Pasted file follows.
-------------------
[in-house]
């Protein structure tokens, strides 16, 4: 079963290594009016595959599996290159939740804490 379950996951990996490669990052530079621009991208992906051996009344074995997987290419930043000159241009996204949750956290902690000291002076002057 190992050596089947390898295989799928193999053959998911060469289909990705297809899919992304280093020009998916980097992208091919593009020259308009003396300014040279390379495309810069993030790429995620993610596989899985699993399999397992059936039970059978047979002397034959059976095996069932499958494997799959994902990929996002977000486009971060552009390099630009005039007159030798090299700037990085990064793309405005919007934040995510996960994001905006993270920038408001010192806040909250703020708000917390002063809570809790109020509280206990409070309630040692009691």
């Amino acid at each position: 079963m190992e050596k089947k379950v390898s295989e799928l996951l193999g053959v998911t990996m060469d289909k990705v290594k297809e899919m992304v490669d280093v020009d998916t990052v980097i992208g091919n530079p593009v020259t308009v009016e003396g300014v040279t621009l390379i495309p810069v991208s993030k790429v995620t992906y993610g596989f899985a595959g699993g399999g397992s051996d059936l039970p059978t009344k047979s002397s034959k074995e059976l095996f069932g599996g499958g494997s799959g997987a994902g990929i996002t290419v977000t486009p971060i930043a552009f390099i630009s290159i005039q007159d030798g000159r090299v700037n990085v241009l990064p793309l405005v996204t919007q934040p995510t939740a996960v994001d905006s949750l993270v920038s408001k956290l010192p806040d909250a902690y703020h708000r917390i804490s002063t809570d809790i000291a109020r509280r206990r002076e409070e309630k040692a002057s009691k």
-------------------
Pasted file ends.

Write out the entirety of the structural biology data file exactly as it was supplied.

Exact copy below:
[in-house]
């Protein structure tokens, strides 16, 4: 079963290594009016595959599996290159939740804490 379950996951990996490669990052530079621009991208992906051996009344074995997987290419930043000159241009996204949750956290902690000291002076002057 190992050596089947390898295989799928193999053959998911060469289909990705297809899919992304280093020009998916980097992208091919593009020259308009003396300014040279390379495309810069993030790429995620993610596989899985699993399999397992059936039970059978047979002397034959059976095996069932499958494997799959994902990929996002977000486009971060552009390099630009005039007159030798090299700037990085990064793309405005919007934040995510996960994001905006993270920038408001010192806040909250703020708000917390002063809570809790109020509280206990409070309630040692009691």
């Amino acid at each position: 079963m190992e050596k089947k379950v390898s295989e799928l996951l193999g053959v998911t990996m060469d289909k990705v290594k297809e899919m992304v490669d280093v020009d998916t990052v980097i992208g091919n530079p593009v020259t308009v009016e003396g300014v040279t621009l390379i495309p810069v991208s993030k790429v995620t992906y993610g596989f899985a595959g699993g399999g397992s051996d059936l039970p059978t009344k047979s002397s034959k074995e059976l095996f069932g599996g499958g494997s799959g997987a994902g990929i996002t290419v977000t486009p971060i930043a552009f390099i630009s290159i005039q007159d030798g000159r090299v700037n990085v241009l990064p793309l405005v996204t919007q934040p995510t939740a996960v994001d905006s949750l993270v920038s408001k956290l010192p806040d909250a902690y703020h708000r917390i804490s002063t809570d809790i000291a109020r509280r206990r002076e409070e309630k040692a002057s009691k």